The bigger the social media websites or memediggers like Digg
get the more spam and cheat tools they attract. News.com reports
how fake articles from splogs are being promoted on Digg to drive traffic to the splog.
Some marketers offer "content generation services," where they sell stories to Web sites for the sole purpose of getting them submitted to Digg and other sites. This combination of spam and blogs is called "splogs." The stories often feature topics and keywords in headlines that are likely to appeal to the Digg crowd, such as "geeks" and "Apple."
Lazier but still tricky marketers merely scrape content off legitimate sites to put up on their own sites in a technique called "link jacking." In essence, they are hijacking the links that should go back to the original site, experts say.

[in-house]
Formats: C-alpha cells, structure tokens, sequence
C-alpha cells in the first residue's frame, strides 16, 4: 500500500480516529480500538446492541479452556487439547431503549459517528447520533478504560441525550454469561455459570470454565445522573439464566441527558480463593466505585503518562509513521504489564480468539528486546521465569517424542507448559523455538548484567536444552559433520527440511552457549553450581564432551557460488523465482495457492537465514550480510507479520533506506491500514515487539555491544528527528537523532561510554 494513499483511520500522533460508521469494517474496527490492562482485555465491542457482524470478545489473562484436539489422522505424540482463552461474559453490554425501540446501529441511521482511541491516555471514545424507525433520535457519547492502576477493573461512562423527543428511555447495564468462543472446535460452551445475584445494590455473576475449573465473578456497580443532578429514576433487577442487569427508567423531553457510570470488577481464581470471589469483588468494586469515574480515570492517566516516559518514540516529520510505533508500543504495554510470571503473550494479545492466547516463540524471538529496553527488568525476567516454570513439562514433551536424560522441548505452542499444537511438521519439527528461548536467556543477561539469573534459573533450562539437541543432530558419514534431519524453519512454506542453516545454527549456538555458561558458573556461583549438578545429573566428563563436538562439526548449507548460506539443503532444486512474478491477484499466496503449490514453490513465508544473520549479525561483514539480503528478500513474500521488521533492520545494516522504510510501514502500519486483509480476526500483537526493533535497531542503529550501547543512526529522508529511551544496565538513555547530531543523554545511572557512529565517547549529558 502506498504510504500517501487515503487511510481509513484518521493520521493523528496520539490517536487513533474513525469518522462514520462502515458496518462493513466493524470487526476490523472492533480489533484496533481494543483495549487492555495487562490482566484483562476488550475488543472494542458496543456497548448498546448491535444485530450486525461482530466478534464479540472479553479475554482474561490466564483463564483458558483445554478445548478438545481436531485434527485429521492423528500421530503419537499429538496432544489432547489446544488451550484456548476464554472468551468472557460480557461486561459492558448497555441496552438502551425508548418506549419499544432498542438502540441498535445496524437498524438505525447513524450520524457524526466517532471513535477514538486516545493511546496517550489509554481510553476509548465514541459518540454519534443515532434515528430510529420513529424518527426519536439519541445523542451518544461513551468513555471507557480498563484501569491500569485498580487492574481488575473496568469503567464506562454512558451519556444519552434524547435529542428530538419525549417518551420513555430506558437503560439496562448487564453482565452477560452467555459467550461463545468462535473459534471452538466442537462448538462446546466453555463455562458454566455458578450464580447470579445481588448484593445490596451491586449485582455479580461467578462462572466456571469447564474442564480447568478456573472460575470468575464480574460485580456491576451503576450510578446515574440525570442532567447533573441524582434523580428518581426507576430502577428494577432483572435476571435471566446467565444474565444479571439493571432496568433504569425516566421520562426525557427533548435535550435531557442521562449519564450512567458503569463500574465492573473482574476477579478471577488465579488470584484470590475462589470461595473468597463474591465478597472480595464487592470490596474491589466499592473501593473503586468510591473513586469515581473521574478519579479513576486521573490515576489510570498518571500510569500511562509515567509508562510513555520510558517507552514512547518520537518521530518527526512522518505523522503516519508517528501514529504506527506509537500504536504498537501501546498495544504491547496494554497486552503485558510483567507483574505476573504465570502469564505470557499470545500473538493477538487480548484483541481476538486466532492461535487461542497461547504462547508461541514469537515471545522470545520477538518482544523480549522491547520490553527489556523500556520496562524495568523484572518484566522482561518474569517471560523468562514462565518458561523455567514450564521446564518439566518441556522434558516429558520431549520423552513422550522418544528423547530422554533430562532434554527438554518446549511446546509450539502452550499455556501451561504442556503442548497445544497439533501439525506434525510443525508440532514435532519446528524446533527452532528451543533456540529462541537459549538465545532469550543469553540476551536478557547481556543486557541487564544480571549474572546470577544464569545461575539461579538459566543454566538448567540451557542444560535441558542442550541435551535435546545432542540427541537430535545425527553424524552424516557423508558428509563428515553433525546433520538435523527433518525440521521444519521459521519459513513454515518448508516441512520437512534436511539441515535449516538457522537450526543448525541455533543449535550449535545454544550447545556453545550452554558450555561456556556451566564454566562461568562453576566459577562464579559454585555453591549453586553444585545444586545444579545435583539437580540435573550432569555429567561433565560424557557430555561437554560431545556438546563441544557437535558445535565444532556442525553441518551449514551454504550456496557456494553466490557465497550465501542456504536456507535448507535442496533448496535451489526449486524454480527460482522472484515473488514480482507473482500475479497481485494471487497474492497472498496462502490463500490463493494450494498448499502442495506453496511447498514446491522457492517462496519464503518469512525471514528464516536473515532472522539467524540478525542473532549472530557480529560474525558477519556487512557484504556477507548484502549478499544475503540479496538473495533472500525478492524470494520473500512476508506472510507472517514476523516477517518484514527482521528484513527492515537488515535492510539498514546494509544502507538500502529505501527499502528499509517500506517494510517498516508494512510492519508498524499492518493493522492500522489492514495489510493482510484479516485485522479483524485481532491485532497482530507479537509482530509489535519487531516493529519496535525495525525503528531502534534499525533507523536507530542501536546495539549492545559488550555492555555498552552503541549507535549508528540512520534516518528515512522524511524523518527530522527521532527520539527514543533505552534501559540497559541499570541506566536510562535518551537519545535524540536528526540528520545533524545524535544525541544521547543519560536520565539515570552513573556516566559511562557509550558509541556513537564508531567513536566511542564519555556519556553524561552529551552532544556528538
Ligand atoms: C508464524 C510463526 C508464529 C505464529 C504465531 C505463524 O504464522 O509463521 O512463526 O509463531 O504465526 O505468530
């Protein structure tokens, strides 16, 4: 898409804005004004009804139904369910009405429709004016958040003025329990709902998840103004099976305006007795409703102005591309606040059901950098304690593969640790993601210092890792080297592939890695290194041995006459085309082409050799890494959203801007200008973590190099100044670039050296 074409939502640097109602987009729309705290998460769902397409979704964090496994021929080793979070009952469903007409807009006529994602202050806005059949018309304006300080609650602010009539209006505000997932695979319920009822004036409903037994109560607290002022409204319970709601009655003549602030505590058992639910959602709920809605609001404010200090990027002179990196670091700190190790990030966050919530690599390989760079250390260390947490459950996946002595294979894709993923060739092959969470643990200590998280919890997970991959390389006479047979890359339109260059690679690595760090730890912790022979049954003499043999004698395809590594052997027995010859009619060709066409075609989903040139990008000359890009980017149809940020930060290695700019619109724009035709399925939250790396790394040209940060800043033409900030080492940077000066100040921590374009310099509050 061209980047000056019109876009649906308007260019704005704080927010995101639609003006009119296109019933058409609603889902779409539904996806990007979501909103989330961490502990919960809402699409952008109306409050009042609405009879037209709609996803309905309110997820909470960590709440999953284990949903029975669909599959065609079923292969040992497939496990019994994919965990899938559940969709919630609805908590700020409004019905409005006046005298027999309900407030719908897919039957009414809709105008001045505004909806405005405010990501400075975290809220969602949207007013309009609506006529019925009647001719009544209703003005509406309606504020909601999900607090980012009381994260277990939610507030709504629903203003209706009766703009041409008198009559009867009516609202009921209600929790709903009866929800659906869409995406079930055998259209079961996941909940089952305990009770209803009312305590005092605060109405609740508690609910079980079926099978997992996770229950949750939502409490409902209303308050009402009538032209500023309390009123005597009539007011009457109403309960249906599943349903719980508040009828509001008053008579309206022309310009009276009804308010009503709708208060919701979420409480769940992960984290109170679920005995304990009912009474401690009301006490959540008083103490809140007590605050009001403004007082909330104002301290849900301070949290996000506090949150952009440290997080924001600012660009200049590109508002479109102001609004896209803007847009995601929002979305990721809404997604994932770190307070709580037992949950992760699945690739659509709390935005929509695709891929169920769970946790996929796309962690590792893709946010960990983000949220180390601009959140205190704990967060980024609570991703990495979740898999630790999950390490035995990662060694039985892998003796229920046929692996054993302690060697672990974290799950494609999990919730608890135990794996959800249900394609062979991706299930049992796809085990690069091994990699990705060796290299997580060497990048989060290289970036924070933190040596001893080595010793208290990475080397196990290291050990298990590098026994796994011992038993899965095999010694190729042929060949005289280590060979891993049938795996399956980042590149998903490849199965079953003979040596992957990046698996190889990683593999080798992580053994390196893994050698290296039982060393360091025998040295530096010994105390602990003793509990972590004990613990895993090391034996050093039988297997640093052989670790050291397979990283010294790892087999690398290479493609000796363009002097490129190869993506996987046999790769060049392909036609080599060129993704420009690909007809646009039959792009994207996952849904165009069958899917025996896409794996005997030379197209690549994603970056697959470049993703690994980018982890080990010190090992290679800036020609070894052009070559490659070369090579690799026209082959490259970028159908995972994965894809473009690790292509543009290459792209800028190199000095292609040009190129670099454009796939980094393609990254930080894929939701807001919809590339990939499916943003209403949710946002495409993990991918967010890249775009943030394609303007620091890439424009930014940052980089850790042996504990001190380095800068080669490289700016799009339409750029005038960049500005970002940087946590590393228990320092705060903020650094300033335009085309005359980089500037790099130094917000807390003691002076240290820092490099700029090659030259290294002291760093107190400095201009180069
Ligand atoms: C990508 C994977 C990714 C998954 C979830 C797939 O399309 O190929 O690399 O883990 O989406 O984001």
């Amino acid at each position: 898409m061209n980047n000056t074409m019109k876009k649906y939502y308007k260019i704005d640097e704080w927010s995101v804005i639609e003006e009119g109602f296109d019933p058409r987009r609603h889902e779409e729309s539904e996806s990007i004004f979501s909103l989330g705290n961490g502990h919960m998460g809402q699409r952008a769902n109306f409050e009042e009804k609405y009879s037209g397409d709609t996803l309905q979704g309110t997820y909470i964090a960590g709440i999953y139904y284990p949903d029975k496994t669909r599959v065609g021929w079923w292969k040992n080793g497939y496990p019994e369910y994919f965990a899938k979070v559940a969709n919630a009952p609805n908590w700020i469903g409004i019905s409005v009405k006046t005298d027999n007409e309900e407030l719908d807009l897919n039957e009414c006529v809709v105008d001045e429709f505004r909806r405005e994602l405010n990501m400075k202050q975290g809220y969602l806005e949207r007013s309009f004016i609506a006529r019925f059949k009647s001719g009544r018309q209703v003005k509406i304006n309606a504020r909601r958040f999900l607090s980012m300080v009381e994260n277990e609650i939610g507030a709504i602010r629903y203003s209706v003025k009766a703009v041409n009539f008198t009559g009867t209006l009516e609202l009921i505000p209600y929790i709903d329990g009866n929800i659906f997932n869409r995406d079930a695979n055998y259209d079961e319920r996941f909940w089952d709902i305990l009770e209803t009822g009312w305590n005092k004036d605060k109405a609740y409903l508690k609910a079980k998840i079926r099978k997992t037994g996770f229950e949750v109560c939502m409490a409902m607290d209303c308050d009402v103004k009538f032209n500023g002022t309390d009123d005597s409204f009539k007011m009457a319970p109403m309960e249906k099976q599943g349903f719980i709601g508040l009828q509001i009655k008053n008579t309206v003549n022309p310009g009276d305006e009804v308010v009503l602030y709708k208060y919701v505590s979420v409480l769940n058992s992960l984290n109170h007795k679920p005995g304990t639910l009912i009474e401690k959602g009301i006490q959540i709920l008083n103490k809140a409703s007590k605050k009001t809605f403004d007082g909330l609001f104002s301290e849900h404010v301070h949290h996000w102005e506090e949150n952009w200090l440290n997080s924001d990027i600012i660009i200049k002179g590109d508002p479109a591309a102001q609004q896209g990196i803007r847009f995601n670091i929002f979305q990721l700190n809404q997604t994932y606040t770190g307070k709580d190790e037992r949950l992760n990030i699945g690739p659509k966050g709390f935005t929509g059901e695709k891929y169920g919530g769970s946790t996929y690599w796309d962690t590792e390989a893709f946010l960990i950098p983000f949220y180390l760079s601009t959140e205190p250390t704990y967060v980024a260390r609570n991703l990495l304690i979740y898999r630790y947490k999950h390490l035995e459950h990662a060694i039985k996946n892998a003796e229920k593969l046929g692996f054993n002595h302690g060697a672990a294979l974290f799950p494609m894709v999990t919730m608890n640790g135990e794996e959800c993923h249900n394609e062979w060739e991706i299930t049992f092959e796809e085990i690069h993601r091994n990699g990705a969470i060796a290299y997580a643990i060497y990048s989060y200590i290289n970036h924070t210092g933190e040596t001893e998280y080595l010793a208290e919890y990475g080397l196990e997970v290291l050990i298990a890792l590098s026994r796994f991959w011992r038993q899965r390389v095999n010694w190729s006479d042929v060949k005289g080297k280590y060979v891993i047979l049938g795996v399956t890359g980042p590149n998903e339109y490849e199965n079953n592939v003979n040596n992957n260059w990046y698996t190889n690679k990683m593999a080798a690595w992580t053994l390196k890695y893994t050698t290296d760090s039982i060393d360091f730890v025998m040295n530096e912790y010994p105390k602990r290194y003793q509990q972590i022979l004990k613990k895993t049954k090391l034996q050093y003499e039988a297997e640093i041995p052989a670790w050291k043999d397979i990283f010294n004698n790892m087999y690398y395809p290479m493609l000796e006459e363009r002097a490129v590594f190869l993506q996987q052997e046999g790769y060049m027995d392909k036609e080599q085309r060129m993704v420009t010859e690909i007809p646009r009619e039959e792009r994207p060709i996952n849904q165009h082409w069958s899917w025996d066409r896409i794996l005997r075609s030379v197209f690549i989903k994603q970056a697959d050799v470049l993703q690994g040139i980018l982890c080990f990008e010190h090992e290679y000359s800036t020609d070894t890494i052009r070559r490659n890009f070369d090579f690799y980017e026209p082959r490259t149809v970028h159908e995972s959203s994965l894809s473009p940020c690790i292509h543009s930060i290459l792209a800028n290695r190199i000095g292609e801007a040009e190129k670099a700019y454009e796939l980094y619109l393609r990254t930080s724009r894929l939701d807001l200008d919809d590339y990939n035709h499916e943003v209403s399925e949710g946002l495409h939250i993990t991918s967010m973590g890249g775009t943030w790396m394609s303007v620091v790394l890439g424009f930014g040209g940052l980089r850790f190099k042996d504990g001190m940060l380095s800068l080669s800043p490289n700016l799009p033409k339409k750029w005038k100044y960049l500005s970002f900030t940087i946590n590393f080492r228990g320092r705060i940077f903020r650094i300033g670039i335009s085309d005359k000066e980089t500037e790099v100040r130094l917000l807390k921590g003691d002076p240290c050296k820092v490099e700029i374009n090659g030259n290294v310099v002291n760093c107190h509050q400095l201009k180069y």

In a posting last week titled "The Spam Farms of the Social Web," blogger Niall Kennedy detailed how a suspicious item recently made it among the top five stories on Digg before the community "buried" it. The Digg user submission links to a story entitled "Geek's Guide to Getting in Shape: 13 Surefire Tips" written by "Dental Geek" for the i-Dental Resources blog. The blog site has links to other pages with ads that offer content creation marketing services and which collect money for dental plans sold, Kennedy said.
Digg isn't alone in these problems. News aggregator Reddit and Delicious, where users swap Internet bookmarks, are also susceptible, Kennedy said.
The News.com story also mentions several websites trying to create systems to cheat Digg. A website called UserSubmitter.com
claims to pay people to promote stories on Digg. A website called Spike The Vote
appears to be a system that lets members trade diggs. Then there is the Friendly Vote Group
, which appears to be a site where people team up to promote each others stories. It is unclear what kind of influence these communities out to game Digg have.